January 16, 2007
Local Developers John And Judy Saracco Donate African American Cemetary To Galveston Historical Foundation
Rosewood Cemetery, Galveston’s first burial ground designated exclusively for African Americans, founded in 1911, was donated to Galveston Historical Foundation (GHF) on December 27 by local developers John and Judy Saracco.
“We are so happy to be the recipients of this generous donation,” said Alice Gatson, chair of Galveston Historical Foundation’s African American Heritage Committee. “It is so gratifying to be able to claim this important piece of our heritage and to honor those who are buried there.”
The cemetery was part of an eight-acre parcel of land at Seawall between 61st and 63rd streets that Saracco purchased in the early 1980s. Since then, a Comfort Inn, Super 8 Motel, Waffle House and Beachcomber Inn have been built on the property that surrounds the cemetery. The cemetery sits directly behind the Comfort Inn off 63rd.
Knowing when he purchased it that the property he planned to develop contained a burial ground, Saracco says he had the land fully surveyed for graves before development began. He then had the cemetery fenced so the graves would not be disturbed.
411 graves are listed in records as being located at Rosewood. Today, markers exist for only around 20. The last known burial date is listed as 1944.
Raymond Lewis, a member of the initial Rosewood restoration committee along with Betty Massey, Carl Kelly, Melvin Williams and Recy Dunn, and now vice president of Galveston Historical Foundation, says the foundation has a number of plans it hopes to implement for the cemetery. First, the grounds will be fully cleared of brush and overgrown vegetation. Greg West Tree Service has offered to donate its services to that end and has already begun its work. The city is donating its services to haul the debris away. The Texas Historical Commission has already officially designated the burial ground as historic, creating a protection for the property requiring that it always be maintained as a cemetery.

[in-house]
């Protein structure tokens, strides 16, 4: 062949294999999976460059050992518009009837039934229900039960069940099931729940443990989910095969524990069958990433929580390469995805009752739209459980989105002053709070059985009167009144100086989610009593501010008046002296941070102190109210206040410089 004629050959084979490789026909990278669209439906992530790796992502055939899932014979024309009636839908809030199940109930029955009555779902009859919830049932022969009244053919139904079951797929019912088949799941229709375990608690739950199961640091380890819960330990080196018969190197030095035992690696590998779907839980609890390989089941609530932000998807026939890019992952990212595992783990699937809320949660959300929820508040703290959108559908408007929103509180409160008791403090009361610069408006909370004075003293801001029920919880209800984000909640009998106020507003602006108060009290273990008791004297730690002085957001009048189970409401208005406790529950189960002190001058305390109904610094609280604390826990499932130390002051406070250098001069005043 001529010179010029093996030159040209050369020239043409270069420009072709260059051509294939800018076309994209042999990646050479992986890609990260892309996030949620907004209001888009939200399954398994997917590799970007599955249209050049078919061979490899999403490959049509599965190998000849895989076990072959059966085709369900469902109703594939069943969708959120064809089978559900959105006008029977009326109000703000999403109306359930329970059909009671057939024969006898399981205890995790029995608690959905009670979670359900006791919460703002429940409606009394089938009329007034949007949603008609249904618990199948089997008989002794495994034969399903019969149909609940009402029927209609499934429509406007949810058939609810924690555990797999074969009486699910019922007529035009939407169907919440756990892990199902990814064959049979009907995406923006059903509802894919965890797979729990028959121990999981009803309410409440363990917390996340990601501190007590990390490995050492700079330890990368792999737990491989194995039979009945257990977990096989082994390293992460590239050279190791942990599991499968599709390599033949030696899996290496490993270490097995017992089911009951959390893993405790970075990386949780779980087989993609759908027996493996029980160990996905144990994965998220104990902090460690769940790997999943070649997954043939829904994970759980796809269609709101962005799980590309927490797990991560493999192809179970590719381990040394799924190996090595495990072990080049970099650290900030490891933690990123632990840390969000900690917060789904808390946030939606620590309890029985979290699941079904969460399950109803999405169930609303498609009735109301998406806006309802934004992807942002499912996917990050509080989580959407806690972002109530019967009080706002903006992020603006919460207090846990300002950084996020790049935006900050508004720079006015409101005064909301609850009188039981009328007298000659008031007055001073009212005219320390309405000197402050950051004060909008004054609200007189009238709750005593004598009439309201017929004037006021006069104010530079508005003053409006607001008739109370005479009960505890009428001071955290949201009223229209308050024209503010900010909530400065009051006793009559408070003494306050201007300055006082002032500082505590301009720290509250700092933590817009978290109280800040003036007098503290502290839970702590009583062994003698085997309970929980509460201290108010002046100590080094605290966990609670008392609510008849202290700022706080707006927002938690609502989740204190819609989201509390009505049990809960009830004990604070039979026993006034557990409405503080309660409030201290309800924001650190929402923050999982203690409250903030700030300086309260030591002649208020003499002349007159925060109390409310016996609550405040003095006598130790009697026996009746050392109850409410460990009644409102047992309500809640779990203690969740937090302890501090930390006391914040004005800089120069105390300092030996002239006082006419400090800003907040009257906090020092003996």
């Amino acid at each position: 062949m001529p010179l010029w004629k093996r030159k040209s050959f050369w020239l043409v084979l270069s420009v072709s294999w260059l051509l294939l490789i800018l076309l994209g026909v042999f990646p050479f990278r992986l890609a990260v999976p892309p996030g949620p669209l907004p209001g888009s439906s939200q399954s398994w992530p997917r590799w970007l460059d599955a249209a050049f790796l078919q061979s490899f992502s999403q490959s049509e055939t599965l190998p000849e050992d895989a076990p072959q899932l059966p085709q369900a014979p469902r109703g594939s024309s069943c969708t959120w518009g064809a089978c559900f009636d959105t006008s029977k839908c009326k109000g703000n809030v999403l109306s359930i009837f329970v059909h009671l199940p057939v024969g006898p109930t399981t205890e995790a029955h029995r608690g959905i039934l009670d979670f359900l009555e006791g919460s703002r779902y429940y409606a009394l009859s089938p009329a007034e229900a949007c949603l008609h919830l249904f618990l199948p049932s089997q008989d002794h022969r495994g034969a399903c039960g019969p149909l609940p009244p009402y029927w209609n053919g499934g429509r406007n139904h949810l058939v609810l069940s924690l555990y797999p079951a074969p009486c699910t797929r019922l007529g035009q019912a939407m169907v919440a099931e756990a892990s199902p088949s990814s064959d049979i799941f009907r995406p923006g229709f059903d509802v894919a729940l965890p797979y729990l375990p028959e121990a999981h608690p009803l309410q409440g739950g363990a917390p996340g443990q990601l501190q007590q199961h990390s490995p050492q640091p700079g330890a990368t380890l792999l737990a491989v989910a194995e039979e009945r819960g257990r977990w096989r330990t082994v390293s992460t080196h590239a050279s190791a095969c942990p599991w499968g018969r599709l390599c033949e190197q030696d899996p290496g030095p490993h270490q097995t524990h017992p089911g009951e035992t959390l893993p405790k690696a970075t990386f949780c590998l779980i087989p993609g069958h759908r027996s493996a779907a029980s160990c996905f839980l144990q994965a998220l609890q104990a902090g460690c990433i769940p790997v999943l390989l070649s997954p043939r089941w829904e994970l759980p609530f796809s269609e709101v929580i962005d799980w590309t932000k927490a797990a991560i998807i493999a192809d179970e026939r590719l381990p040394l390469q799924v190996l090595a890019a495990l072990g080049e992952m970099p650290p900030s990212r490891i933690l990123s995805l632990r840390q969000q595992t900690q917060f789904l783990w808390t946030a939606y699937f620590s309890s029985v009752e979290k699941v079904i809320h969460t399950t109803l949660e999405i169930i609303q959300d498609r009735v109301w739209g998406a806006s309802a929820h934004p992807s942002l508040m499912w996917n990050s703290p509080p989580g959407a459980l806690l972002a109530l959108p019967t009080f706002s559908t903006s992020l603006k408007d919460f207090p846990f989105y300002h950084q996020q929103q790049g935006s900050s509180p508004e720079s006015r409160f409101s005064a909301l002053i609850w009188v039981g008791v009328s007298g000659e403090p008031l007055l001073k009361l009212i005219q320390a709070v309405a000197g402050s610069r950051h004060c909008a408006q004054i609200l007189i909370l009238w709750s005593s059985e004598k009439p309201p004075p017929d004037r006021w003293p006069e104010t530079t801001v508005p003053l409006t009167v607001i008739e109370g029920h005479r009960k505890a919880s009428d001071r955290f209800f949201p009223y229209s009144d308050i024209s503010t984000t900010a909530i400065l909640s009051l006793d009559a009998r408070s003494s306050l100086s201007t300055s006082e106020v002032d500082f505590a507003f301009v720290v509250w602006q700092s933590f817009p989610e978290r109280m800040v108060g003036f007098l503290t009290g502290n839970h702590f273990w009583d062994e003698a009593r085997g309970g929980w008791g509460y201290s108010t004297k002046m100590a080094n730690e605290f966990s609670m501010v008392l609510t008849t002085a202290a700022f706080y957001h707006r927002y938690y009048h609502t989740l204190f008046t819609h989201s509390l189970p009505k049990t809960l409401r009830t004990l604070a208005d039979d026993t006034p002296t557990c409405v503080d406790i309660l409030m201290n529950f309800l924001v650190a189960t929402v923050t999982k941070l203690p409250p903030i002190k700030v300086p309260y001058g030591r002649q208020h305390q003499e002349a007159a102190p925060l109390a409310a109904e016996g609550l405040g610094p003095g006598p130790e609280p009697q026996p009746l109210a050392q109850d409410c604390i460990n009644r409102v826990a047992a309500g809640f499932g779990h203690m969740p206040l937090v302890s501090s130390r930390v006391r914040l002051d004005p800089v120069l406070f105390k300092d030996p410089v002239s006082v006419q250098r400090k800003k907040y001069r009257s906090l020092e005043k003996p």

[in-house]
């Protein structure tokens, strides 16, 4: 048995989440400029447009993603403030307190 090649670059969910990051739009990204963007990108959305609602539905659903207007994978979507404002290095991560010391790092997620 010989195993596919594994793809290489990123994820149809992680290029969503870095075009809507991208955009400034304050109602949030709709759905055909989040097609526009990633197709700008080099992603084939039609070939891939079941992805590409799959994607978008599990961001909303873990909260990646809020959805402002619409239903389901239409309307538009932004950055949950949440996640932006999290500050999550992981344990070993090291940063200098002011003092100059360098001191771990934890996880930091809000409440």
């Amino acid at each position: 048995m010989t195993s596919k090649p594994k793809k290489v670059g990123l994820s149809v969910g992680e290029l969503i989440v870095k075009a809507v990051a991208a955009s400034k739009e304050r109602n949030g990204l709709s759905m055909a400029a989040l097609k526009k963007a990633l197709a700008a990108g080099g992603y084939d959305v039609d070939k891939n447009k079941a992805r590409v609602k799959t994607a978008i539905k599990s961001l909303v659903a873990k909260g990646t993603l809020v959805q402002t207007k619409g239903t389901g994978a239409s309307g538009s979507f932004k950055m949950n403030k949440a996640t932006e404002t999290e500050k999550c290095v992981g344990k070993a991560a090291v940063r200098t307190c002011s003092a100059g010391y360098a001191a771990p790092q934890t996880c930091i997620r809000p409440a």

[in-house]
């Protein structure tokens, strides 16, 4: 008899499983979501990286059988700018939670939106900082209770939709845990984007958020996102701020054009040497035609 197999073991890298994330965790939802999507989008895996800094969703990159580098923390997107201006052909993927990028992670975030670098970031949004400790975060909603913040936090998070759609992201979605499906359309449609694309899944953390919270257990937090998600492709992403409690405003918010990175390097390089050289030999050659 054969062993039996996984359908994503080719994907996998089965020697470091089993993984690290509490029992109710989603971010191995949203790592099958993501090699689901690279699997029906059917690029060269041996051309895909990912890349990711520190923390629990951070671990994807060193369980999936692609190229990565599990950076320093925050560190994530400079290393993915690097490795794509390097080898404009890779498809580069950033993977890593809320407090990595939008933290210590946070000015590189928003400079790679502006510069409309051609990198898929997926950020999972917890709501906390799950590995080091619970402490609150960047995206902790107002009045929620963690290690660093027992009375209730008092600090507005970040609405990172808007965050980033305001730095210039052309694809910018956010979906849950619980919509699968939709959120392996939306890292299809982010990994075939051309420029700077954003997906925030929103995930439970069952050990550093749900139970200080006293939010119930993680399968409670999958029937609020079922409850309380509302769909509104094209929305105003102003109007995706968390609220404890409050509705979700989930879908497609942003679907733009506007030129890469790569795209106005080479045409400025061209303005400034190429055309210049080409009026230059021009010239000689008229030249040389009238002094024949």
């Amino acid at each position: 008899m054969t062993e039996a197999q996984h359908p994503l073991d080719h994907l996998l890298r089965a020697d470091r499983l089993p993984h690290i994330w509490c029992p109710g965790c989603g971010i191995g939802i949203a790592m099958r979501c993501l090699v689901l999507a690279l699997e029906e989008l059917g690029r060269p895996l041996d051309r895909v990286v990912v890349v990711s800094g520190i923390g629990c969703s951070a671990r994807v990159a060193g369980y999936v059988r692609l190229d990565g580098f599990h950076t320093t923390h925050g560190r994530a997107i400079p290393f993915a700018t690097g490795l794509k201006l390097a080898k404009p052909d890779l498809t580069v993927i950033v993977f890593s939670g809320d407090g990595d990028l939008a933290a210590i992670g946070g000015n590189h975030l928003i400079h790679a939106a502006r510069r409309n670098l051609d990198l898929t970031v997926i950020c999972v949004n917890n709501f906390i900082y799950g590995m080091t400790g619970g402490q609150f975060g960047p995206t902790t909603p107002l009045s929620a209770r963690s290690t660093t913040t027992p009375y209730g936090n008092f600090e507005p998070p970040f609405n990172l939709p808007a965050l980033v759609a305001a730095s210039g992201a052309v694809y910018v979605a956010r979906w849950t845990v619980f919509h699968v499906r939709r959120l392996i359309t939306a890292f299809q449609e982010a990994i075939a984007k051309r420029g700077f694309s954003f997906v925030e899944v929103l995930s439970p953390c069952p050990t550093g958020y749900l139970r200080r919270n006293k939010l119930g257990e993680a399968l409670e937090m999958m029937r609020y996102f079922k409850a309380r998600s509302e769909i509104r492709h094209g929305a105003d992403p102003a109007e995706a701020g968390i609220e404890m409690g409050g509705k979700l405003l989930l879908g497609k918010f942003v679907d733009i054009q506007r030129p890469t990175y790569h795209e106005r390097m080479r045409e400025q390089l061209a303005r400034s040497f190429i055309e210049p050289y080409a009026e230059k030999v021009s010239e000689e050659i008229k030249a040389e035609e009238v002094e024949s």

Over the course of the next several months, the African American Heritage Committee will begin developing a master plan for the cemetery’s restoration, says Lewis. Plans already discussed include stabilizing existing tombstones, partnering with local archeologists to excavate sunken stones, creating a marker recognizing the donor of the cemetery, and creating a memorial that would include all the names of those whose graves are now unmarked. The committee has also discussed landscaping, benches, and open days with guided tours.
The cemetery was established in 1911 by a group of African American citizens who organized themselves as the Rosewood Cemetery Association. The association purchased the land from the Joe Levy Family and 86 shares were divided among 26 shareholders. Churches, associations, societies and individuals, including the Wright Cuney Lodge, purchased the shares. The first person buried was Robert Bailey on February 1, 1912, and the last burial was Frank Boyer on June 29, 1944. The original cemetery was approximately eight acres in size. Today, all that remains, a space a little more than an acre in size, is what has been donated to GHF.
On September 7, 1945, one of the shareholders sold 19 shares to Thomas Armstrong. In 1957, Armstrong purchased the remaining shares of the Rosewood Association. Upon Armstrong’s death, his estate sold the property to Saracco, the person who has now donated the cemetery to GHF.
“My wife Judy and I are honored and delighted to make this donation to the historical foundation,” said Saracco. “We have been working out how to make this happen for a long time and we are so happy that it has finally come to pass.”
“It is very unusual for a historic preservation organization to become the owner of a cemetery,” said Dwayne Jones, executive director of GHF. “But it is a progressive idea. By doing this we are able to recognize the cemetery as sacred grounds for the families of those buried there as well as a valuable part of the cultural landscape for the whole community.”